The self-funded company is selling the technology to government customers, individual consumers and commercial businesses, said Janke, Silent Circle’s chief executive.
“What we do is we negotiate encryption keys in a way that doesn’t share them with any servers,” Zimmermann said. The technology essentially means users can make calls or send messages without leaving a trail.
Silent Circle officially began operations in October, though its executives started developing the technology two years ago.
“We’re hiring as fast as we can,” said Janke, who said he expects to have more than 100 employees by year’s end.
Govini seeking to help contractors
Some of the biggest government contractors are looking to Silicon Valley for help winning new contracts.
Big data analytics company Govini is promising companies better analytics geared toward identifying new opportunities to win work. It says it can figure out who has been awarded a contract and what rates they may be charging, helping rivals shape future bids.
Eric Gillespie, the Govini’s founder, said he got the idea after building a Web site that tracked Recovery Act spending. Govini now has about 1,000 users, including Boeing, Booz Allen Hamilton and IBM, according to the company.
Still, Gillespie said the company has had to overcome skepticism on both coasts. “On the West Coast, government data’s not sexy. Government contractors do not resonate in the Valley,” he said. On the East Coast, “people are leery of that new technology because they have a work flow established.”
CSC posts improved earnings
Falls Church-based Computer Sciences Corp. reported last week that profit for the quarter ended March 29 rose to $286 million, up from a $153 million loss in the same period a year earlier. Revenue dropped about 7 percent to $3.7 billion.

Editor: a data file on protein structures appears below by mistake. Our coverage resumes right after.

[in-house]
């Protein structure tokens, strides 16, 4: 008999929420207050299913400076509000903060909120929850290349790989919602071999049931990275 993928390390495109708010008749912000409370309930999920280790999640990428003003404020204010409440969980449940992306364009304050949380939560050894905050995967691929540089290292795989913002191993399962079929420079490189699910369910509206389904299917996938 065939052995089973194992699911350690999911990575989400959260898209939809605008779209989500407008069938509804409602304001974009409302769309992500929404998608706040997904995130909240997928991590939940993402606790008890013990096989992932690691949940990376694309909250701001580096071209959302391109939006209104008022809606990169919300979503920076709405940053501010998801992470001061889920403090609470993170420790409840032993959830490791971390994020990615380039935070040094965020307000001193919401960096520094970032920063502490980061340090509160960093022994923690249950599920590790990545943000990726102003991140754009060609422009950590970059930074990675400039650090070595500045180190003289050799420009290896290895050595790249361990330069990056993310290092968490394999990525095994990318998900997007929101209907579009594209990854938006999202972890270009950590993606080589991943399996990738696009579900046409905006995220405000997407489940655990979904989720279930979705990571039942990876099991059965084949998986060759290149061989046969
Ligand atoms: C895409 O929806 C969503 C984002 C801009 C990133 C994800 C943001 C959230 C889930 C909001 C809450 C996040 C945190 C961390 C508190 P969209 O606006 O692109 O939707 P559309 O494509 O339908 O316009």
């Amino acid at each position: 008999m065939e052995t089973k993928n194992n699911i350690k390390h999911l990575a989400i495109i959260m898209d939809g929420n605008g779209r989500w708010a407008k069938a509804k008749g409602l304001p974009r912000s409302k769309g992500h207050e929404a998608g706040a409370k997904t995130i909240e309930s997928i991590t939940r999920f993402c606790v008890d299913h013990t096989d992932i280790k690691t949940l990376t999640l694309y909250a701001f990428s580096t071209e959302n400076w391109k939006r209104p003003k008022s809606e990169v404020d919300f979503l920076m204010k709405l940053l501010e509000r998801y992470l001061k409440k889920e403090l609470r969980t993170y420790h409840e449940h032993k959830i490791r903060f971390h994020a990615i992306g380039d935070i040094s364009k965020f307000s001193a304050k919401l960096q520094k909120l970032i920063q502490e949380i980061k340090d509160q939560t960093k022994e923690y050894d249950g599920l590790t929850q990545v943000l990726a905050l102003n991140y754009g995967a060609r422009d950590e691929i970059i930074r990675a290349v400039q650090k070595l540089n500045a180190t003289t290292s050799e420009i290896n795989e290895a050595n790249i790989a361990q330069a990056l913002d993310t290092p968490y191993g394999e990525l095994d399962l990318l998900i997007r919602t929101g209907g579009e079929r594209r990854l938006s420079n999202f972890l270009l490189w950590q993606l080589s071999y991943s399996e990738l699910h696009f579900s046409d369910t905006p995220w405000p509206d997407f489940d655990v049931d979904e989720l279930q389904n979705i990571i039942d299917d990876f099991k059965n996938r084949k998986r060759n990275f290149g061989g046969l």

As CSC pursues a recovery, it is consolidating its real estate and making workforce changes. Mike Lawrie, the IT company’s chief executive, said CSC plans to reduce its 16 million square feet of owned and leased space by more than 1 million square feet by the end of next year.
CSC has reduced its management layers from about 13 to eight, he added.
SAIC CEO says decisions on split have been emotional
Both companies formed by the split of McLean-based Science Applications International Corp. are staying in Northern Virginia because they need to be close to the customer, said John Jumper, the contractor’s president and chief executive.
Speaking at the National Press Club last week, Jumper said the decisions SAIC has made so far, including choosing Leidos as a name for one of the companies and deciding to sell the headquarters, have been emotional.
Asked whether he thought SAIC, the services business, will have a tougher time than technology company Leidos, Jumper said both businesses are in good positions.
In doing the split, executives sought to ensure “there was no winner or loser.”